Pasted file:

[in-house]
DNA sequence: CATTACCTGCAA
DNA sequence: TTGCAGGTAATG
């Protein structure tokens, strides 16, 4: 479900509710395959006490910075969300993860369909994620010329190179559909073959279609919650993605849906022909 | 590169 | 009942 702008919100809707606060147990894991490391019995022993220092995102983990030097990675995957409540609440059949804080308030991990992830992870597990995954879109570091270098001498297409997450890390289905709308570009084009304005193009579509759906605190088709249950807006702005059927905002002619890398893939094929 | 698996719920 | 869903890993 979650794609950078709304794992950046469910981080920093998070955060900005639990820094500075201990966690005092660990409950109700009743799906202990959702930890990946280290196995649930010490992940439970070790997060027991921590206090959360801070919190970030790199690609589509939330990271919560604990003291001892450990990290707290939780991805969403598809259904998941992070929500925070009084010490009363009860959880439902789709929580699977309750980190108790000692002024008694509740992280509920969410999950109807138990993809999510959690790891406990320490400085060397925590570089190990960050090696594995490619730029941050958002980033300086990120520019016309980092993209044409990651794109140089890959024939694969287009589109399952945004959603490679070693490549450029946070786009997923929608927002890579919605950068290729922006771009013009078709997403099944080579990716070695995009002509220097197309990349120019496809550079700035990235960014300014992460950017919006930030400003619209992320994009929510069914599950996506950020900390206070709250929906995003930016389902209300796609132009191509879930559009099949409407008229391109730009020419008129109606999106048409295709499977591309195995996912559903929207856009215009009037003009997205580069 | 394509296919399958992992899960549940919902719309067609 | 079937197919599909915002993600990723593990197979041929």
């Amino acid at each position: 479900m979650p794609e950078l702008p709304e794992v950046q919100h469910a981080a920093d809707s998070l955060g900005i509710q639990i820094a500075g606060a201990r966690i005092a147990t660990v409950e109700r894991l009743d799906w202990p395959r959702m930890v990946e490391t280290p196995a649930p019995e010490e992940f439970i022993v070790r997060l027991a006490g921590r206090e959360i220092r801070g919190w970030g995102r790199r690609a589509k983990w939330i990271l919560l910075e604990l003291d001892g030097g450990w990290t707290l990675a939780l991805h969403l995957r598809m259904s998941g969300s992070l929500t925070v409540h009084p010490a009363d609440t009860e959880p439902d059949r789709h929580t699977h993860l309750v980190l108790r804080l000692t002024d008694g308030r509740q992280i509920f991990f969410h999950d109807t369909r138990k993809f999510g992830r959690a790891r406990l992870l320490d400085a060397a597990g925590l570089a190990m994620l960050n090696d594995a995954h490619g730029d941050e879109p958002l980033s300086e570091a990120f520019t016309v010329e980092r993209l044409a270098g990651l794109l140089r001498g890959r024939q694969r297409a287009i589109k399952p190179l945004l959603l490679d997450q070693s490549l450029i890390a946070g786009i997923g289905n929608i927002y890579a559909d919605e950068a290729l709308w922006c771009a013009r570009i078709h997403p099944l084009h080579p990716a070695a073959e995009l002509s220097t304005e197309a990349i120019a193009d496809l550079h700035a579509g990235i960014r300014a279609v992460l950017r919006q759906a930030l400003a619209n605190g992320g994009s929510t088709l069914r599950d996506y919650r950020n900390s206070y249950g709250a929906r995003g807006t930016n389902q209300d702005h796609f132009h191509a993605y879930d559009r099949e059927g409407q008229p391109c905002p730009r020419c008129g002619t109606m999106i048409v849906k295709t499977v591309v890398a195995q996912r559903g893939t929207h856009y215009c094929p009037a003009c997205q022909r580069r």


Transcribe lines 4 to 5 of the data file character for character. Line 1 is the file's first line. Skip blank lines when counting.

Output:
């Protein structure tokens, strides 16, 4: 479900509710395959006490910075969300993860369909994620010329190179559909073959279609919650993605849906022909 | 590169 | 009942 702008919100809707606060147990894991490391019995022993220092995102983990030097990675995957409540609440059949804080308030991990992830992870597990995954879109570091270098001498297409997450890390289905709308570009084009304005193009579509759906605190088709249950807006702005059927905002002619890398893939094929 | 698996719920 | 869903890993 979650794609950078709304794992950046469910981080920093998070955060900005639990820094500075201990966690005092660990409950109700009743799906202990959702930890990946280290196995649930010490992940439970070790997060027991921590206090959360801070919190970030790199690609589509939330990271919560604990003291001892450990990290707290939780991805969403598809259904998941992070929500925070009084010490009363009860959880439902789709929580699977309750980190108790000692002024008694509740992280509920969410999950109807138990993809999510959690790891406990320490400085060397925590570089190990960050090696594995490619730029941050958002980033300086990120520019016309980092993209044409990651794109140089890959024939694969287009589109399952945004959603490679070693490549450029946070786009997923929608927002890579919605950068290729922006771009013009078709997403099944080579990716070695995009002509220097197309990349120019496809550079700035990235960014300014992460950017919006930030400003619209992320994009929510069914599950996506950020900390206070709250929906995003930016389902209300796609132009191509879930559009099949409407008229391109730009020419008129109606999106048409295709499977591309195995996912559903929207856009215009009037003009997205580069 | 394509296919399958992992899960549940919902719309067609 | 079937197919599909915002993600990723593990197979041929």
């Amino acid at each position: 479900m979650p794609e950078l702008p709304e794992v950046q919100h469910a981080a920093d809707s998070l955060g900005i509710q639990i820094a500075g606060a201990r966690i005092a147990t660990v409950e109700r894991l009743d799906w202990p395959r959702m930890v990946e490391t280290p196995a649930p019995e010490e992940f439970i022993v070790r997060l027991a006490g921590r206090e959360i220092r801070g919190w970030g995102r790199r690609a589509k983990w939330i990271l919560l910075e604990l003291d001892g030097g450990w990290t707290l990675a939780l991805h969403l995957r598809m259904s998941g969300s992070l929500t925070v409540h009084p010490a009363d609440t009860e959880p439902d059949r789709h929580t699977h993860l309750v980190l108790r804080l000692t002024d008694g308030r509740q992280i509920f991990f969410h999950d109807t369909r138990k993809f999510g992830r959690a790891r406990l992870l320490d400085a060397a597990g925590l570089a190990m994620l960050n090696d594995a995954h490619g730029d941050e879109p958002l980033s300086e570091a990120f520019t016309v010329e980092r993209l044409a270098g990651l794109l140089r001498g890959r024939q694969r297409a287009i589109k399952p190179l945004l959603l490679d997450q070693s490549l450029i890390a946070g786009i997923g289905n929608i927002y890579a559909d919605e950068a290729l709308w922006c771009a013009r570009i078709h997403p099944l084009h080579p990716a070695a073959e995009l002509s220097t304005e197309a990349i120019a193009d496809l550079h700035a579509g990235i960014r300014a279609v992460l950017r919006q759906a930030l400003a619209n605190g992320g994009s929510t088709l069914r599950d996506y919650r950020n900390s206070y249950g709250a929906r995003g807006t930016n389902q209300d702005h796609f132009h191509a993605y879930d559009r099949e059927g409407q008229p391109c905002p730009r020419c008129g002619t109606m999106i048409v849906k295709t499977v591309v890398a195995q996912r559903g893939t929207h856009y215009c094929p009037a003009c997205q022909r580069r």